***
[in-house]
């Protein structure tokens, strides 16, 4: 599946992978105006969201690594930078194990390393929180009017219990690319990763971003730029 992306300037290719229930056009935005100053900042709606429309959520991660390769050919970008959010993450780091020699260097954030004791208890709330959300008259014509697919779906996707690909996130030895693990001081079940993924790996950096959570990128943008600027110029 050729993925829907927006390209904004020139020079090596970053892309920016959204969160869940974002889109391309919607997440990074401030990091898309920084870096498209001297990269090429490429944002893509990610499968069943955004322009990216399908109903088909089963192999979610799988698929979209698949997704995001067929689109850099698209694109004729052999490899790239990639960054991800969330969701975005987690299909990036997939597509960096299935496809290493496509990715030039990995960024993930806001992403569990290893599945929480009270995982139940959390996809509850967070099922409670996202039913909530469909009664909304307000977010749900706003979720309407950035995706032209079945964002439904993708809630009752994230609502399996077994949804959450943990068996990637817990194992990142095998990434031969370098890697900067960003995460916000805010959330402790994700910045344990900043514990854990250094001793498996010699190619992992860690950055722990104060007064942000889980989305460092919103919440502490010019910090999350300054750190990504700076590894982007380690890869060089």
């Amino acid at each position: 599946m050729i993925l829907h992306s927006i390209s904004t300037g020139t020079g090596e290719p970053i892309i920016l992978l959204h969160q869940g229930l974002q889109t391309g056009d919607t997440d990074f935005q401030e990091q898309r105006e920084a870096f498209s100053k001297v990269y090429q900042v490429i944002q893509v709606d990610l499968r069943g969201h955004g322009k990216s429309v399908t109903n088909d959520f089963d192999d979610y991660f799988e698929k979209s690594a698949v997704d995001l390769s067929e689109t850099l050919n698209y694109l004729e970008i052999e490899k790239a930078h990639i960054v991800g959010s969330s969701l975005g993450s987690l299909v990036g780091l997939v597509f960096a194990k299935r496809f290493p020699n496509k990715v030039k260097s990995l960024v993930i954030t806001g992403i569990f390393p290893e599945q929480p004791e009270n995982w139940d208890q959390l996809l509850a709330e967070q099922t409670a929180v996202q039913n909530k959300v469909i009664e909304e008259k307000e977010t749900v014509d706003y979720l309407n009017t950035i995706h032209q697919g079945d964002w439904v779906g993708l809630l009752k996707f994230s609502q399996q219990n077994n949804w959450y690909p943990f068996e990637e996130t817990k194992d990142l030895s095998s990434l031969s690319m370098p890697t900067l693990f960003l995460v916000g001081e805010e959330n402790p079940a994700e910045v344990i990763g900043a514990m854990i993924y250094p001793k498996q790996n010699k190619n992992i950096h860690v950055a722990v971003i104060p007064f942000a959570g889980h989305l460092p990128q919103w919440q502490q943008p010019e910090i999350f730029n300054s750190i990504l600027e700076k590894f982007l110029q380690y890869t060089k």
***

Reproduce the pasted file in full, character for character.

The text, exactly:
[in-house]
């Protein structure tokens, strides 16, 4: 599946992978105006969201690594930078194990390393929180009017219990690319990763971003730029 992306300037290719229930056009935005100053900042709606429309959520991660390769050919970008959010993450780091020699260097954030004791208890709330959300008259014509697919779906996707690909996130030895693990001081079940993924790996950096959570990128943008600027110029 050729993925829907927006390209904004020139020079090596970053892309920016959204969160869940974002889109391309919607997440990074401030990091898309920084870096498209001297990269090429490429944002893509990610499968069943955004322009990216399908109903088909089963192999979610799988698929979209698949997704995001067929689109850099698209694109004729052999490899790239990639960054991800969330969701975005987690299909990036997939597509960096299935496809290493496509990715030039990995960024993930806001992403569990290893599945929480009270995982139940959390996809509850967070099922409670996202039913909530469909009664909304307000977010749900706003979720309407950035995706032209079945964002439904993708809630009752994230609502399996077994949804959450943990068996990637817990194992990142095998990434031969370098890697900067960003995460916000805010959330402790994700910045344990900043514990854990250094001793498996010699190619992992860690950055722990104060007064942000889980989305460092919103919440502490010019910090999350300054750190990504700076590894982007380690890869060089």
């Amino acid at each position: 599946m050729i993925l829907h992306s927006i390209s904004t300037g020139t020079g090596e290719p970053i892309i920016l992978l959204h969160q869940g229930l974002q889109t391309g056009d919607t997440d990074f935005q401030e990091q898309r105006e920084a870096f498209s100053k001297v990269y090429q900042v490429i944002q893509v709606d990610l499968r069943g969201h955004g322009k990216s429309v399908t109903n088909d959520f089963d192999d979610y991660f799988e698929k979209s690594a698949v997704d995001l390769s067929e689109t850099l050919n698209y694109l004729e970008i052999e490899k790239a930078h990639i960054v991800g959010s969330s969701l975005g993450s987690l299909v990036g780091l997939v597509f960096a194990k299935r496809f290493p020699n496509k990715v030039k260097s990995l960024v993930i954030t806001g992403i569990f390393p290893e599945q929480p004791e009270n995982w139940d208890q959390l996809l509850a709330e967070q099922t409670a929180v996202q039913n909530k959300v469909i009664e909304e008259k307000e977010t749900v014509d706003y979720l309407n009017t950035i995706h032209q697919g079945d964002w439904v779906g993708l809630l009752k996707f994230s609502q399996q219990n077994n949804w959450y690909p943990f068996e990637e996130t817990k194992d990142l030895s095998s990434l031969s690319m370098p890697t900067l693990f960003l995460v916000g001081e805010e959330n402790p079940a994700e910045v344990i990763g900043a514990m854990i993924y250094p001793k498996q790996n010699k190619n992992i950096h860690v950055a722990v971003i104060p007064f942000a959570g889980h989305l460092p990128q919103w919440q502490q943008p010019e910090i999350f730029n300054s750190i990504l600027e700076k590894f982007l110029q380690y890869t060089k």